South Scotland

Dumfries and Galloway street light turbine bid considered

Street light
Image caption The council hopes a wind turbine could reduce carbon emissions associated with street lights

A council in southern Scotland is hoping to build a wind turbine to help reduce carbon emissions linked to street lighting.

Dumfries and Galloway Council is looking to take the project forward.

The authority-owned turbine would not power the lights directly but the electricity generated would be sold to the national grid and bought back.

It is estimated the plan could save the council nearly £6m over 20 years and meet carbon emission reduction targets.

Councillors have already agreed in principal to proposals for a 500 kilowatt turbine.

School grounds

A report to next week's policy and resources committee says 11 sites identified on council-owned land are not considered suitable for a development of that size, but might accommodate smaller schemes.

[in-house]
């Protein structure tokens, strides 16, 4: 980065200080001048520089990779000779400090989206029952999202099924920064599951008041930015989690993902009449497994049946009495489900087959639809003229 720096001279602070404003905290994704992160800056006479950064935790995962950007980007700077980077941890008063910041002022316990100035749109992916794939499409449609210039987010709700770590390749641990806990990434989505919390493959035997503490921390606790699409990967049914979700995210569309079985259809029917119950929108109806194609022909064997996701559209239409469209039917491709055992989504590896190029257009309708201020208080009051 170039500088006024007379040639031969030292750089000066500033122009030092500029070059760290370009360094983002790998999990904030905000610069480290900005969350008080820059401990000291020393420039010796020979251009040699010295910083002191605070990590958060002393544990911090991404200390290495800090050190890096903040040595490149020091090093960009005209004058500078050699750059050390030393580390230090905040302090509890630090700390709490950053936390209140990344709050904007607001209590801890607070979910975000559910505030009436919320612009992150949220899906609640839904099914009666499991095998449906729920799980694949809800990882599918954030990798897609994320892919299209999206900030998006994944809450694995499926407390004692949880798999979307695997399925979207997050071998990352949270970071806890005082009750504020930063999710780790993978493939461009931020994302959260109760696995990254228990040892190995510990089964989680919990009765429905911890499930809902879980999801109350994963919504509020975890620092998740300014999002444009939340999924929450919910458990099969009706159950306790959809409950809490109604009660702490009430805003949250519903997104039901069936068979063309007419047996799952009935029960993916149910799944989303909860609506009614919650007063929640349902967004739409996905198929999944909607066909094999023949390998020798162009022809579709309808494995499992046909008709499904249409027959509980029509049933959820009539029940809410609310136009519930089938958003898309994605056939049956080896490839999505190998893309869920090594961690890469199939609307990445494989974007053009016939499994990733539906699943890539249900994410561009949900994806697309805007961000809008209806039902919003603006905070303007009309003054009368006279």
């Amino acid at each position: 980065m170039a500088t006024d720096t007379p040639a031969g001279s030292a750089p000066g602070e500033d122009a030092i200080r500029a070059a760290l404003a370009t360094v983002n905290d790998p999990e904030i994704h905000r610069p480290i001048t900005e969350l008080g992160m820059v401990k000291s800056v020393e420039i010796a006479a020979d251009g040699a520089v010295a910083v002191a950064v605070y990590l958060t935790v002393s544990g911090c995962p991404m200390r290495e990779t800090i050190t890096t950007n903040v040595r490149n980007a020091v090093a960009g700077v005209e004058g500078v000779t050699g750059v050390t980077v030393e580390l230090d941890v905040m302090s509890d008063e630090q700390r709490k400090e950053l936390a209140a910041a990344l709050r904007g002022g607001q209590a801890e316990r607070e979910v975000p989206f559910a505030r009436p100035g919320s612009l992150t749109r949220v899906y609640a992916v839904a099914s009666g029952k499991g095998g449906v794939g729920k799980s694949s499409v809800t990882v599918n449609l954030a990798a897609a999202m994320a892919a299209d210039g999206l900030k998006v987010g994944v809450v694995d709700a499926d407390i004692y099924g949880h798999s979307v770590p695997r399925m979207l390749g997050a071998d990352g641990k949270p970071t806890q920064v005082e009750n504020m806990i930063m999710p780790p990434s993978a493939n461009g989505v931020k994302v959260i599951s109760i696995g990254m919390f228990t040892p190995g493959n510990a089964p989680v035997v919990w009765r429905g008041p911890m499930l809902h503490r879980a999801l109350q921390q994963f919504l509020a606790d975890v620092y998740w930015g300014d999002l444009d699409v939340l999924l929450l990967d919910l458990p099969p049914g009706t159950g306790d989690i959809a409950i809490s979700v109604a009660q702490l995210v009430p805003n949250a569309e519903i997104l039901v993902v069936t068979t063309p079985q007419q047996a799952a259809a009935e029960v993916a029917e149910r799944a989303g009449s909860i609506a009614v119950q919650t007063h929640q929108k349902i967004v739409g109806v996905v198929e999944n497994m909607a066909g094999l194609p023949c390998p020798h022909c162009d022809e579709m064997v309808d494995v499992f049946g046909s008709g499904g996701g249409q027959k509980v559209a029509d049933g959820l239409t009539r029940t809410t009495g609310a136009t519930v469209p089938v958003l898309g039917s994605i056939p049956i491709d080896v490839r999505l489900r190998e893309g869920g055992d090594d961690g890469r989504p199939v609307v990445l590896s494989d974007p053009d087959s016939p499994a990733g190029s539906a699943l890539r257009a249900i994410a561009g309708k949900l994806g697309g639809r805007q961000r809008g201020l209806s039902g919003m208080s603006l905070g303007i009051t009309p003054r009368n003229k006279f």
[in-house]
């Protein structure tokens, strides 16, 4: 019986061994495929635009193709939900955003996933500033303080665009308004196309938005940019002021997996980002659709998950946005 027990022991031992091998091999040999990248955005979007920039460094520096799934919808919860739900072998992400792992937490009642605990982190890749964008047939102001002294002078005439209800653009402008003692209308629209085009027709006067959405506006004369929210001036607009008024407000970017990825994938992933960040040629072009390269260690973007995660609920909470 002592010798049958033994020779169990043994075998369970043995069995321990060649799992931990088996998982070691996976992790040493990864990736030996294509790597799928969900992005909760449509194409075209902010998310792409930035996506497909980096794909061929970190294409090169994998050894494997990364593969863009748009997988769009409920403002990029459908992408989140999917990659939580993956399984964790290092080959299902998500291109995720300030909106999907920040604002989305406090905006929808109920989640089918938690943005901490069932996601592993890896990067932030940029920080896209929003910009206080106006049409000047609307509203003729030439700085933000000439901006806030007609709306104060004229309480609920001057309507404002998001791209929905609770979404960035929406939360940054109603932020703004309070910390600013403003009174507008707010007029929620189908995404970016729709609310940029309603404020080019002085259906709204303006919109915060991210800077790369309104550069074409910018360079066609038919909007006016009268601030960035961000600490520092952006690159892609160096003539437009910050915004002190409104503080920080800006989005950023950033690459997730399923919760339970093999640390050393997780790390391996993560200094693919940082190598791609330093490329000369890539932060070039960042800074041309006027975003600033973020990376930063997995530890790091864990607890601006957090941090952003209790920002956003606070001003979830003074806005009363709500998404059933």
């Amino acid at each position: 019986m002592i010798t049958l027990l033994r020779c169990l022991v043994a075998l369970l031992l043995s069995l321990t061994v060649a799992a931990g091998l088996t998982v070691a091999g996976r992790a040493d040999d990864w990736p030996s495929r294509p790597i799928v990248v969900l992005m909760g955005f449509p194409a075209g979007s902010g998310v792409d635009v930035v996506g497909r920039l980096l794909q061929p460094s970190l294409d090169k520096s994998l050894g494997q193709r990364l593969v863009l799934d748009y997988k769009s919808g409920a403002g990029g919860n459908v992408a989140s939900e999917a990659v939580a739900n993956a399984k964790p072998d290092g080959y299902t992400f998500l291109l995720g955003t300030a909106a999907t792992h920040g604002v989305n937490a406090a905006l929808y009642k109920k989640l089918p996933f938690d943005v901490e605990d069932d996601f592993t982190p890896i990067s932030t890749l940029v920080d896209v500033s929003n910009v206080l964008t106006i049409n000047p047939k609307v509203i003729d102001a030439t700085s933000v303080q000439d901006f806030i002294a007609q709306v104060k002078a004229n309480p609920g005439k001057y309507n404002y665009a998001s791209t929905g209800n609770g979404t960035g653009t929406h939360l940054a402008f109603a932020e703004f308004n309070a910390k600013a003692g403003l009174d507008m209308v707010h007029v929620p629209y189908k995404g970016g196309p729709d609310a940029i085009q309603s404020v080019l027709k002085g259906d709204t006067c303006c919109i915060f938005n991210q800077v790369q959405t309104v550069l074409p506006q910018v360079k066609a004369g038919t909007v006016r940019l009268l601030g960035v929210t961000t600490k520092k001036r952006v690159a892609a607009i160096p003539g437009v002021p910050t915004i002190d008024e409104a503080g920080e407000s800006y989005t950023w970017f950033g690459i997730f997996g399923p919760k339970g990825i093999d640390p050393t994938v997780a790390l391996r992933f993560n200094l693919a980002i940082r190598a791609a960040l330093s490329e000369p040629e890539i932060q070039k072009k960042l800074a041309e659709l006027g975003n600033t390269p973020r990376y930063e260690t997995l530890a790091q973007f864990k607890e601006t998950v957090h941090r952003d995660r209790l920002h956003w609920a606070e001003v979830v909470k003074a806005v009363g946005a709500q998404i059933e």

It says a recent installation of three vertical-axis turbines at Glenluce Primary highlights the possibility of using school grounds.

Officials also point to the possible legal, planning and cost problems in the council adding its own turbines to an existing, or planned, wind energy project.

However, they say there is potential in exploring the lease of sites from other landowners.

In addition, NHS Dumfries and Galloway has expressed interest in forming a partnership with the council in developing local wind power schemes.

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